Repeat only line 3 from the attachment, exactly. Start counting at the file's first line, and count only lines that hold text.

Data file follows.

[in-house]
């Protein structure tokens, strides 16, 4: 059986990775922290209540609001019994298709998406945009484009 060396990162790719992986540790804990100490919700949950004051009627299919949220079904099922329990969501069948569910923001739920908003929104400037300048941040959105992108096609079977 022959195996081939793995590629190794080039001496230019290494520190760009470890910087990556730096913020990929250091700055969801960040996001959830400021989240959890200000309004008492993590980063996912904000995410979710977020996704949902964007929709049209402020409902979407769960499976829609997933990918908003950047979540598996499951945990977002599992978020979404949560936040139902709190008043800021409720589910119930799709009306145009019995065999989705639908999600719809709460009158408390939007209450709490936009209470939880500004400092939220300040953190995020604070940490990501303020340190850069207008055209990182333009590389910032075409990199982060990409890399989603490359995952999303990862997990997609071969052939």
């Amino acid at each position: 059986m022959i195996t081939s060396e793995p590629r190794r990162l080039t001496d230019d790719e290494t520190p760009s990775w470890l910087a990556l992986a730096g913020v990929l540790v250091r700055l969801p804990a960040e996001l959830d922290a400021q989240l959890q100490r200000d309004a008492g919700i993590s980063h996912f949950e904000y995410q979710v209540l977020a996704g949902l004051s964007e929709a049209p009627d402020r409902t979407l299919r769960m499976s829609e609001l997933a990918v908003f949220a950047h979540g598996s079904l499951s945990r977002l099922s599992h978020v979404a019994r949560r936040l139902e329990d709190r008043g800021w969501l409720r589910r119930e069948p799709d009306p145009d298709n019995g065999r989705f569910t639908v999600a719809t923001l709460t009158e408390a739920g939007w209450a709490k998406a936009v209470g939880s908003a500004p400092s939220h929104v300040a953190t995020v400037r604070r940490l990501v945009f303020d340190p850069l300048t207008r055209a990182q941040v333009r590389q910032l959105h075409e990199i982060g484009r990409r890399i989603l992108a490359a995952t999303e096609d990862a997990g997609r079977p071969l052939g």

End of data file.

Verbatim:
């Amino acid at each position: 059986m022959i195996t081939s060396e793995p590629r190794r990162l080039t001496d230019d790719e290494t520190p760009s990775w470890l910087a990556l992986a730096g913020v990929l540790v250091r700055l969801p804990a960040e996001l959830d922290a400021q989240l959890q100490r200000d309004a008492g919700i993590s980063h996912f949950e904000y995410q979710v209540l977020a996704g949902l004051s964007e929709a049209p009627d402020r409902t979407l299919r769960m499976s829609e609001l997933a990918v908003f949220a950047h979540g598996s079904l499951s945990r977002l099922s599992h978020v979404a019994r949560r936040l139902e329990d709190r008043g800021w969501l409720r589910r119930e069948p799709d009306p145009d298709n019995g065999r989705f569910t639908v999600a719809t923001l709460t009158e408390a739920g939007w209450a709490k998406a936009v209470g939880s908003a500004p400092s939220h929104v300040a953190t995020v400037r604070r940490l990501v945009f303020d340190p850069l300048t207008r055209a990182q941040v333009r590389q910032l959105h075409e990199i982060g484009r990409r890399i989603l992108a490359a995952t999303e096609d990862a997990g997609r079977p071969l052939g």